DRIVERS of Ford cars in the West Midlands are the most likely to have their cars stolen, figures from the Police and Crime Commissioner have revealed.

David Jamieson, Police and Crime Commissioner for the West Midlands, has named the 20 worst performing manufacturers whose vehicles are most at risk of being stolen, based on crime stats from the region.

Statistics show that Fords are the most popular car amongst thieves so far in 2019. The number of those stolen has risen from 489 in 2015 to 1,557 so far this year.

The level of thefts is said to be 'disproportionately high' even when Fords' popularity in the region is taken into account.

The West Midlands Police and Crime Commissioner, David Jamieson, said: “I’ve been saying for a long time now that manufacturers have taken their eye off the ball when it comes to vehicle security.

“It’s a disgrace that buyers are being sold cars with 19th century levels of protection. The progress which car manufacturers are taking to prevent keyless thefts is far too slow.

“So far this year we have had 5,527 cars stolen. That’s over double the entire amount stolen in 2015."

Experts within West Midlands Police say that whilst keyless technology has made life more convenient for the motorist, it is also making stealing vehicles more convenient for criminals.

Keyless cars are increasingly being targeted by organised gangs who are taking advantage of weaknesses in vehicle security systems. Once stolen the vehicles are often shipped abroad or cut up and sold for parts in so called 'chop shops'.

The PCC’s data also reveals 432 Audi’s have been stolen so far this year, compared to 199 in 2015.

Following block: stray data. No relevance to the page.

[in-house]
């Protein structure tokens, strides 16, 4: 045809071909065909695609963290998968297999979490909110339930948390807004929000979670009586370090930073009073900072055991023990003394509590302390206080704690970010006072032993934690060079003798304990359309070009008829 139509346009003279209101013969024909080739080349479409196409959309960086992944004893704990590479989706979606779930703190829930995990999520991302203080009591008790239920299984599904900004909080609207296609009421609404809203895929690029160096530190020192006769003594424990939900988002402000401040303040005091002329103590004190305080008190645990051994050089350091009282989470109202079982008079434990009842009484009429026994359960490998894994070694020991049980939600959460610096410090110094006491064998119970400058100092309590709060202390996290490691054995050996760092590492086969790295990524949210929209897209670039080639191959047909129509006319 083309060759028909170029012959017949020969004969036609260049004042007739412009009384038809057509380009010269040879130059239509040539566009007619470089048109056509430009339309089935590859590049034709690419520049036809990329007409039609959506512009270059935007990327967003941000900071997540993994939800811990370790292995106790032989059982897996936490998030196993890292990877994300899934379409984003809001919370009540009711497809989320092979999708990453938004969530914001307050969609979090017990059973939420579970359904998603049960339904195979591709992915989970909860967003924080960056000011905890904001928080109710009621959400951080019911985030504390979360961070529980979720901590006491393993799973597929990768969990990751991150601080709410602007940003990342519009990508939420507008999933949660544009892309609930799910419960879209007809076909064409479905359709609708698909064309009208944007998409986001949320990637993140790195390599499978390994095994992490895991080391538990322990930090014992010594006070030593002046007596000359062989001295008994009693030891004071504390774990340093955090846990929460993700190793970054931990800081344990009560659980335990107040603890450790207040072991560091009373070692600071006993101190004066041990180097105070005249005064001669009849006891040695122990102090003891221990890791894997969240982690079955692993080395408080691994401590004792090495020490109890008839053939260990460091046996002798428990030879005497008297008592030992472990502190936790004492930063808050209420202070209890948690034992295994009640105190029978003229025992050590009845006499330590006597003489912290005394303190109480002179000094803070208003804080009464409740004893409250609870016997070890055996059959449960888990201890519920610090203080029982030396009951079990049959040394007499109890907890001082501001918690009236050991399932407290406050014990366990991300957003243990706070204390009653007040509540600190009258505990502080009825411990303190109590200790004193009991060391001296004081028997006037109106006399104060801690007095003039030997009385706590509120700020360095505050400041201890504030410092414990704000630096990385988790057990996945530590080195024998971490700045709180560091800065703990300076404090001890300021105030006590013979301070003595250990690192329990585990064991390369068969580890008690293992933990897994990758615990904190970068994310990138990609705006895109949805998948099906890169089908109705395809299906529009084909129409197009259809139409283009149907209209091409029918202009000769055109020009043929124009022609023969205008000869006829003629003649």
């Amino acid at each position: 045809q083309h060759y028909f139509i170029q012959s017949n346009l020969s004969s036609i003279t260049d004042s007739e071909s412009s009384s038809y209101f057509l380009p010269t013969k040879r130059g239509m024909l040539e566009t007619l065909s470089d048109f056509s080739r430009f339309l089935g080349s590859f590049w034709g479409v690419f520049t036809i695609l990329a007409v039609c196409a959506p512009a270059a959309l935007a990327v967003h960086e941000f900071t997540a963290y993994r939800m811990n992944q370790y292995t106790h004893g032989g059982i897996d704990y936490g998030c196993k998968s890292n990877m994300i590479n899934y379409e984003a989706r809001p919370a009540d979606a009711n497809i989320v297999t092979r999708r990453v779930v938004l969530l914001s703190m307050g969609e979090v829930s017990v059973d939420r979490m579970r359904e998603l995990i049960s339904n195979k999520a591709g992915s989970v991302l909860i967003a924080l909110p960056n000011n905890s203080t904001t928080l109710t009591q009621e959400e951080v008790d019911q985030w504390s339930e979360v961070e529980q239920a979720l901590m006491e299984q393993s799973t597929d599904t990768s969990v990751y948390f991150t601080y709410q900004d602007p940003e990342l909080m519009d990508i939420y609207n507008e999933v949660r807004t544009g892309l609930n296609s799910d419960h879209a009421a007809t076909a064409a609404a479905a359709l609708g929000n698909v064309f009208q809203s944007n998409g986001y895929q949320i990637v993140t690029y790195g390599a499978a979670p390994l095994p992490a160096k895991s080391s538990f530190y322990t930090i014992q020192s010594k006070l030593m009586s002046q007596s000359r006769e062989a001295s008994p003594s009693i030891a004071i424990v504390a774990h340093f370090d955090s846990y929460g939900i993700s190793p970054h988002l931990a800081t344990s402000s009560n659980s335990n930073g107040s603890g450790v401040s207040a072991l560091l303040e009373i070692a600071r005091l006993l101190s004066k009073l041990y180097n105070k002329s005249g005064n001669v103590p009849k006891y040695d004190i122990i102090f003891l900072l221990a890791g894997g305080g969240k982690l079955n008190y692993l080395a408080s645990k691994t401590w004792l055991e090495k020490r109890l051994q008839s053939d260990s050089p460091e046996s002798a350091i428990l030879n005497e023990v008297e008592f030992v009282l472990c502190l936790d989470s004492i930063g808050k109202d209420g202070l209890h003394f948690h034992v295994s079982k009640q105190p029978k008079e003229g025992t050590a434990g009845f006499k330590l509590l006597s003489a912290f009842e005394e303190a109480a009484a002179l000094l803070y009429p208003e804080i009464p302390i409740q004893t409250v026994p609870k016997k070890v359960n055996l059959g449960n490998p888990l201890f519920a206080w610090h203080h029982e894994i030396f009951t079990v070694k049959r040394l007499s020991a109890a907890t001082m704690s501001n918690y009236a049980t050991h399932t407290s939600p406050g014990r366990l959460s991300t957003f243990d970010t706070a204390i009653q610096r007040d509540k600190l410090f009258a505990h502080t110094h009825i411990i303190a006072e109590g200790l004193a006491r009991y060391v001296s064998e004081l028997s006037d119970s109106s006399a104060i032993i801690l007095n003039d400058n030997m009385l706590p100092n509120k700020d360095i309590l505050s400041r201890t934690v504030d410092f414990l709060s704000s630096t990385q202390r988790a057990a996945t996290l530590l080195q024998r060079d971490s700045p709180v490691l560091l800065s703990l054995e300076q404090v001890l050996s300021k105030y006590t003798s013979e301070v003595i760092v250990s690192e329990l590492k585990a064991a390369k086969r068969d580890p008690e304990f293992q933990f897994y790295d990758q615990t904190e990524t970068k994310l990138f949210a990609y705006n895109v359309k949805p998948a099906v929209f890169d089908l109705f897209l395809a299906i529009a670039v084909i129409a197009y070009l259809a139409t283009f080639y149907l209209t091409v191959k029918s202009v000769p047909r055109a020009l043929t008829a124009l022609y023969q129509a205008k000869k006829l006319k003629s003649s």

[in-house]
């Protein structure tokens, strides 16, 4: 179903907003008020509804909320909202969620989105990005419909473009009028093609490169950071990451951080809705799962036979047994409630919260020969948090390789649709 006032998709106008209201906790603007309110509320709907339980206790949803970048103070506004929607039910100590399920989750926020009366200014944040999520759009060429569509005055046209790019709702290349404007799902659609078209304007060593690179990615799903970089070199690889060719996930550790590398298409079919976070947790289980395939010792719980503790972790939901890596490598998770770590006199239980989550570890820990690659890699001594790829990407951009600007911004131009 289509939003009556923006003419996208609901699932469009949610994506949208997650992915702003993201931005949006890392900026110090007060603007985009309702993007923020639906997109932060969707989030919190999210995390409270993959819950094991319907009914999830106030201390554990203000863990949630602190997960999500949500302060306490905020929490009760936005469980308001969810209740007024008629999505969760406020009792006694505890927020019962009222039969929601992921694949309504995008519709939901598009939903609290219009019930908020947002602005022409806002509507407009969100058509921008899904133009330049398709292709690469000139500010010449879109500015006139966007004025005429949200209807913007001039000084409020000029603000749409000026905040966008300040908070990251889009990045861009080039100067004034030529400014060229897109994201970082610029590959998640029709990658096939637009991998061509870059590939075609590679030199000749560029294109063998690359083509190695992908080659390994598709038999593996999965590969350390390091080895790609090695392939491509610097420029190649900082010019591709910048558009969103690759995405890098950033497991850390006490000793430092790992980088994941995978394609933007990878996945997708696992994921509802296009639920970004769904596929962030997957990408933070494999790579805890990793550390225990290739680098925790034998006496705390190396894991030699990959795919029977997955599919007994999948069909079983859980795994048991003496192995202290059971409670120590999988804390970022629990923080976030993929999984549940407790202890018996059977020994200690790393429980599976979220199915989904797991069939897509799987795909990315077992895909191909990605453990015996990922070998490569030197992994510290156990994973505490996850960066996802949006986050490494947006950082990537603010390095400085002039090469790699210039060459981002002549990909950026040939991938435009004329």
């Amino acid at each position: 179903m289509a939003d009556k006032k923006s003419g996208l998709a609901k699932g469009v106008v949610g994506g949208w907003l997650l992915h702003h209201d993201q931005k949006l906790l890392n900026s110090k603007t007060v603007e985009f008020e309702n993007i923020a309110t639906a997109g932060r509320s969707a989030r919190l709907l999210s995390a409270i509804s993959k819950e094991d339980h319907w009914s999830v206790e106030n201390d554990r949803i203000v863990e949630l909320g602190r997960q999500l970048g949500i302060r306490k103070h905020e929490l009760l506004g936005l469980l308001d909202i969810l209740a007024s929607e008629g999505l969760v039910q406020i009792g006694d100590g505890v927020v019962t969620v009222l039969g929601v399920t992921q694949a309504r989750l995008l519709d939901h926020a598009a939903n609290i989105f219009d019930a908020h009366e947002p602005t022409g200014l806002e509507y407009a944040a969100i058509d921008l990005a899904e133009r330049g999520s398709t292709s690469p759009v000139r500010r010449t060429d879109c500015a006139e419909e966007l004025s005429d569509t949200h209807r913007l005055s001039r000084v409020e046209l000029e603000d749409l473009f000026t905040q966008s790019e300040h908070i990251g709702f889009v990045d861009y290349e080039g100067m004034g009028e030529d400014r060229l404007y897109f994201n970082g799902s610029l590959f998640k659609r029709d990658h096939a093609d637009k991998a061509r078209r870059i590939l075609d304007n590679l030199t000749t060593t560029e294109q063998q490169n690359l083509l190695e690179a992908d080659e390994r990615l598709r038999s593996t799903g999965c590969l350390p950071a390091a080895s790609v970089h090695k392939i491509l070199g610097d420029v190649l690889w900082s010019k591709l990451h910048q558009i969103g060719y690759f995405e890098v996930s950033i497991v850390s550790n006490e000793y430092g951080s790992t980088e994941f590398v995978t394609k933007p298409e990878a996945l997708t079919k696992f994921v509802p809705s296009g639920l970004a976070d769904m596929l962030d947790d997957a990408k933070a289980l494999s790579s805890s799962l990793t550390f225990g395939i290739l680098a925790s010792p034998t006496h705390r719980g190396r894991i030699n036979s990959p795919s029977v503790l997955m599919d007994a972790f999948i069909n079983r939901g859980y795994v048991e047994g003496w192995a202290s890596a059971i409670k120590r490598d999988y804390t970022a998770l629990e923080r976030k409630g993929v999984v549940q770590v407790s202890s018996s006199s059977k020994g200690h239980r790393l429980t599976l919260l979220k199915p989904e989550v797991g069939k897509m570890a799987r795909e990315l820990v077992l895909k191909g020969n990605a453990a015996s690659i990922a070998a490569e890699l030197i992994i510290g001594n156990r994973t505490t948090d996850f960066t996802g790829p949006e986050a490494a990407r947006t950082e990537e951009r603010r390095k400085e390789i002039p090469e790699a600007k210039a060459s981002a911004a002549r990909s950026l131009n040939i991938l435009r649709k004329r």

Similarly, Mercedes has also seen an increase in theft, rising from 114 in 2015 to 529 so far this year.

Mr Jamieson added: “Last year, I started a national campaign to get car makers and the Government to take steps to combat theft.

“As well as developing technology to protect new vehicles, I believe car makers should take responsibility for providing free legacy updates for owners of older cars.

“As keyless technology has grown in popularity more and more cars have vanished from driveways as their owners sleep. Some vehicles are being stolen by criminals in seconds.

“The data I am publishing will allow consumers to see how secure the cars they are buying really are.

“These criminals are not only taking what doesn’t belong to them, but putting lives at risk.”

The statistics supplied to the Commissioner by West Midlands Police will continue to be published every six months until thefts return to the relatively low levels seen in 2015.

A spokesperson from Ford said: "Ford Motor Company takes vehicle security seriously and continuously invests in technology to deter theft of, and from, our vehicles. This year Ford introduced new security protection on the UK’s two top-selling cars in Fiesta and Focus – now available with keyless entry fobs at standard which block illegal hacking when not in use."

Simon Hurr, Ford security specialist, suggests safeguards such as checking for visual cues to confirm the car is double locked; to store 'key free' fobs in a suitable metal box or shielded pouch and for drivers with older cars to visit a Ford dealer for any updates needed.